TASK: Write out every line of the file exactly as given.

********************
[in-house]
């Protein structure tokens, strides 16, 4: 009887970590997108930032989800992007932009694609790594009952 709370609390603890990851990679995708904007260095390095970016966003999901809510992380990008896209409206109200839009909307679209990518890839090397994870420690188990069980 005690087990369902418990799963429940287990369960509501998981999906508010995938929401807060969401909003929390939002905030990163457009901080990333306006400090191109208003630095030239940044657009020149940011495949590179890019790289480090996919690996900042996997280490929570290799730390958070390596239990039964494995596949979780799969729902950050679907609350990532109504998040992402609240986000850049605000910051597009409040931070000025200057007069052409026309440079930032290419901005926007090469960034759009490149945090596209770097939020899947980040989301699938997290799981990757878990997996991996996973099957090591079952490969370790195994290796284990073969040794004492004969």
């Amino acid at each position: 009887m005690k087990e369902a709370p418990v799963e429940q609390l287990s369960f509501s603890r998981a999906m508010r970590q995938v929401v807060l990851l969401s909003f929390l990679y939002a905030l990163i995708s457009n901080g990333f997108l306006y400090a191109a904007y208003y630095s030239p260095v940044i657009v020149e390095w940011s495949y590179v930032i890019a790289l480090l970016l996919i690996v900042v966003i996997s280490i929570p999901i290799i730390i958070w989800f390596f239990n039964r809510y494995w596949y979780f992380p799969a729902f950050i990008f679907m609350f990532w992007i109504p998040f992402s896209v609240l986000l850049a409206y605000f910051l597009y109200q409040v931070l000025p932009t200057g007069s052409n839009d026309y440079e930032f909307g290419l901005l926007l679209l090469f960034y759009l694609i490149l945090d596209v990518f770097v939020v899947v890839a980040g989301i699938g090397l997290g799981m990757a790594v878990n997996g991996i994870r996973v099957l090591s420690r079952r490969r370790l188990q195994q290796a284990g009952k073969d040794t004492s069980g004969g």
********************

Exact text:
[in-house]
């Protein structure tokens, strides 16, 4: 009887970590997108930032989800992007932009694609790594009952 709370609390603890990851990679995708904007260095390095970016966003999901809510992380990008896209409206109200839009909307679209990518890839090397994870420690188990069980 005690087990369902418990799963429940287990369960509501998981999906508010995938929401807060969401909003929390939002905030990163457009901080990333306006400090191109208003630095030239940044657009020149940011495949590179890019790289480090996919690996900042996997280490929570290799730390958070390596239990039964494995596949979780799969729902950050679907609350990532109504998040992402609240986000850049605000910051597009409040931070000025200057007069052409026309440079930032290419901005926007090469960034759009490149945090596209770097939020899947980040989301699938997290799981990757878990997996991996996973099957090591079952490969370790195994290796284990073969040794004492004969």
């Amino acid at each position: 009887m005690k087990e369902a709370p418990v799963e429940q609390l287990s369960f509501s603890r998981a999906m508010r970590q995938v929401v807060l990851l969401s909003f929390l990679y939002a905030l990163i995708s457009n901080g990333f997108l306006y400090a191109a904007y208003y630095s030239p260095v940044i657009v020149e390095w940011s495949y590179v930032i890019a790289l480090l970016l996919i690996v900042v966003i996997s280490i929570p999901i290799i730390i958070w989800f390596f239990n039964r809510y494995w596949y979780f992380p799969a729902f950050i990008f679907m609350f990532w992007i109504p998040f992402s896209v609240l986000l850049a409206y605000f910051l597009y109200q409040v931070l000025p932009t200057g007069s052409n839009d026309y440079e930032f909307g290419l901005l926007l679209l090469f960034y759009l694609i490149l945090d596209v990518f770097v939020v899947v890839a980040g989301i699938g090397l997290g799981m990757a790594v878990n997996g991996i994870r996973v099957l090591s420690r079952r490969r370790l188990q195994q290796a284990g009952k073969d040794t004492s069980g004969g």